CNN: Time in Nature can Spark a Lifetime of Curiosity
Being outdoors helps children develop the curiosity that is the essence of science later in life. This time in nature helps students cultivate their independence, imagination, and sense of wonder, while helping them feel less stressed, and more confident in themselves. That’s why our farming and gardening program, along with outdoor education and play, are core components of Summerfield’s curriculum. For a little peek into our students’ experience outdoors, read Miss Catherine’s Messenger article, Our Rosebud Mornings in the Natural World and Farmer Dan’s November Melodies on Summerfield Farm here.
In her new children’s book “The Outdoor Scientist: The Wonder of Observing the Natural World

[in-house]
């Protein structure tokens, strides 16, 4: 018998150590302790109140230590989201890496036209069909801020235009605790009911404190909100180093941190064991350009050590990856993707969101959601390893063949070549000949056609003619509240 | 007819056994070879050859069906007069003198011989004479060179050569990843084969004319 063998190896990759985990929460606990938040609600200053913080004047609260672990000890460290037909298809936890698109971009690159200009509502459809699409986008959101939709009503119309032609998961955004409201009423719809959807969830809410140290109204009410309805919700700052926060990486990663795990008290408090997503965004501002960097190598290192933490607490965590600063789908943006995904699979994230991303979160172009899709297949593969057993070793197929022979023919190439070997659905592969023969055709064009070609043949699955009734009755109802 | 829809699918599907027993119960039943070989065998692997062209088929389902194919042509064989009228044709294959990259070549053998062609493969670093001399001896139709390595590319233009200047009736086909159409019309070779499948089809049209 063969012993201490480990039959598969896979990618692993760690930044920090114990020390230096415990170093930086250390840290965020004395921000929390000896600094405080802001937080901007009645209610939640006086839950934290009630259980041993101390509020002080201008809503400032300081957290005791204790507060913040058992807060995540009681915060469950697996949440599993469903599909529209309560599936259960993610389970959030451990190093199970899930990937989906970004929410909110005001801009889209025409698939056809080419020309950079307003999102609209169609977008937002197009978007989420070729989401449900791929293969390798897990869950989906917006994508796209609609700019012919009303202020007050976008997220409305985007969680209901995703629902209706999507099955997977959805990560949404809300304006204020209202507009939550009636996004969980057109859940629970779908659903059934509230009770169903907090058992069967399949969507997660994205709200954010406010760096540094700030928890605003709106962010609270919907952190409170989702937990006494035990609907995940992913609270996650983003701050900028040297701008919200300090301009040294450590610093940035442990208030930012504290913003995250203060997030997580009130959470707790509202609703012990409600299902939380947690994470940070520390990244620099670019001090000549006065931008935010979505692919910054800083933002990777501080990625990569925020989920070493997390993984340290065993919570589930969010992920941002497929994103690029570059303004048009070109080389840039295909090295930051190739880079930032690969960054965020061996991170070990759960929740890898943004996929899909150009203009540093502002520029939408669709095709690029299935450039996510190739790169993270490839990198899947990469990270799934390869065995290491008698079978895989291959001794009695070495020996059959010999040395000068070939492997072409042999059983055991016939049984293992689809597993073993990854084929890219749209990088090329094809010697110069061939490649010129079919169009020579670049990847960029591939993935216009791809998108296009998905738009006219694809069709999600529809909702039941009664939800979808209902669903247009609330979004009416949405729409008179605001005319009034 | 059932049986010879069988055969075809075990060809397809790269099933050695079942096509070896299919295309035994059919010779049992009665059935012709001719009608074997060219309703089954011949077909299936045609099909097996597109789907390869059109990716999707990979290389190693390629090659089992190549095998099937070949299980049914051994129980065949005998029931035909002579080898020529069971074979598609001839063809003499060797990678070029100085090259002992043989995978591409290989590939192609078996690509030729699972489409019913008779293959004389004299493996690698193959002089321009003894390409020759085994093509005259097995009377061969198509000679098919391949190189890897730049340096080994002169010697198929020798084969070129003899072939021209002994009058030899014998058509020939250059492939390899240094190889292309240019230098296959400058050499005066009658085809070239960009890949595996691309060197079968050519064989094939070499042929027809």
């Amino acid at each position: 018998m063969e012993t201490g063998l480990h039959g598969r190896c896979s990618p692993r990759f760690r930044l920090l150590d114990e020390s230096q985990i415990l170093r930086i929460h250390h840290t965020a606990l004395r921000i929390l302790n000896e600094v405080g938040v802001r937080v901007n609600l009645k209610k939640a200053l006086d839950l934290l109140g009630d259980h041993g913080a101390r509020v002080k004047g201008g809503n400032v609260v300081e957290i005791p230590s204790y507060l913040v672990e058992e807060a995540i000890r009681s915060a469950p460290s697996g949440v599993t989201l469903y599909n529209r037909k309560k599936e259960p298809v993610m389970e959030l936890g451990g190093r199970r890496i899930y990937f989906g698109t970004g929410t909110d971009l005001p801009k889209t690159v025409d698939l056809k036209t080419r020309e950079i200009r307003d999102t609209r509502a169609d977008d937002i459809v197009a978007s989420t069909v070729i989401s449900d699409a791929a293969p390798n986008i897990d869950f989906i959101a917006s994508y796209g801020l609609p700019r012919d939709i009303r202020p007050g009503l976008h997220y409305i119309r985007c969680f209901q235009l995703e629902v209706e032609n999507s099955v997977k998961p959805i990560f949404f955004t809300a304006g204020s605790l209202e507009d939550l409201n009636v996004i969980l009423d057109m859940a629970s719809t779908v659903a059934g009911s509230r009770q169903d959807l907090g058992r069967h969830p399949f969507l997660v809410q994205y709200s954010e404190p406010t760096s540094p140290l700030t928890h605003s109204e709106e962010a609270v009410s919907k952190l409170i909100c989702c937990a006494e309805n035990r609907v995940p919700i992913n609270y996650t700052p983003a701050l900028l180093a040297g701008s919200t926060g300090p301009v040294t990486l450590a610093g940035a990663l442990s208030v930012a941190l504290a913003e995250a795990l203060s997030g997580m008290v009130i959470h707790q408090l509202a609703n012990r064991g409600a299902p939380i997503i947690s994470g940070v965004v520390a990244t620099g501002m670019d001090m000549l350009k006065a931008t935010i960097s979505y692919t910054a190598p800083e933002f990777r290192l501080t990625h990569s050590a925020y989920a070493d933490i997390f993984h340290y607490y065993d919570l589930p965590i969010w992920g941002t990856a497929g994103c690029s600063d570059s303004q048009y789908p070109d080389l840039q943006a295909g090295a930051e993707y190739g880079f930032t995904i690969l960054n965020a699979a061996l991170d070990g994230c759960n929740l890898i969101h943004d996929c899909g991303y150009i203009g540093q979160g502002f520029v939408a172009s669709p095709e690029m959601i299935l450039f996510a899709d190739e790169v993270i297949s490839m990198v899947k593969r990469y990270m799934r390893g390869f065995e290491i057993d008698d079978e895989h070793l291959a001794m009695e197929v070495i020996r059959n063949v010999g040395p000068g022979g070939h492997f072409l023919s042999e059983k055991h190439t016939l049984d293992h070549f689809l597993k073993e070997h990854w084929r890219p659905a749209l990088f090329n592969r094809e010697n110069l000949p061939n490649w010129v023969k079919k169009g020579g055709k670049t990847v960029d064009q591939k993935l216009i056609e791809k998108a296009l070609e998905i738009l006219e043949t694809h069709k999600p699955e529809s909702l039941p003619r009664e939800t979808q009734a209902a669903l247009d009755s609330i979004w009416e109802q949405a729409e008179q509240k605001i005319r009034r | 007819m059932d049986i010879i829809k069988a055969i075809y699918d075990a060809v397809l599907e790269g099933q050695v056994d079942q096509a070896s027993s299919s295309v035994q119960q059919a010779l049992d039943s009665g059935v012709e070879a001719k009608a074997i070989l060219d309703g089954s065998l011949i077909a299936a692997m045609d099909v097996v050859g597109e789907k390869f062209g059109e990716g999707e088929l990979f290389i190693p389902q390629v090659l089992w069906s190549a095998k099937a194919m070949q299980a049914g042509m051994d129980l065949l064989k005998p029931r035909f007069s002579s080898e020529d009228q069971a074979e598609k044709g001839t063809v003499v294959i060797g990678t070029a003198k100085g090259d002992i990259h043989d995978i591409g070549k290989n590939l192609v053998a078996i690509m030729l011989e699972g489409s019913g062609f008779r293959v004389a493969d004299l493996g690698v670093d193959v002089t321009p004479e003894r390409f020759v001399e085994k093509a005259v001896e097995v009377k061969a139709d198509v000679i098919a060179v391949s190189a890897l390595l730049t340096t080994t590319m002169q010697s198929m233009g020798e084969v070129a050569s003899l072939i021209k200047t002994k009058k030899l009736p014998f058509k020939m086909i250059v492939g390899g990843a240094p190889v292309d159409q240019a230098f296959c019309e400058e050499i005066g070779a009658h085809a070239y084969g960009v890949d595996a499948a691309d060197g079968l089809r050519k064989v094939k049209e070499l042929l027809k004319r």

,” released April 6, she encourages kids to follow her lead into the great outdoors. Time outside, she thinks, helps kindle curiosity that is the essence of science. Temple Grandin’s new book “The Outdoor Scientist: The Wonder of Observing the Natural World” helps kids explore the great outdoors. “If you are fascinated by clouds or the spots on a ladybug’s back; if you like to split open rocks and see what’s inside, then you’re already an outdoor scientist,” Grandin wrote. Not enough kids have the opportunities she enjoyed to get dirty, make things and discover their own sense of wonder, she said. “Kids just aren’t outside enough doing it on their own — we need to teach it.”
How getting outside helps children learn
Until recently, the connection between learning and exposure to nature was poorly understood, wrote Ming Kuo, associate professor of natural resources and environmental sciences at the University of Illinois Urbana-Champaign, in a recent review paper
. Everyone thought nature was good for kids, she wrote, but they didn’t have robust research to support the thesis.
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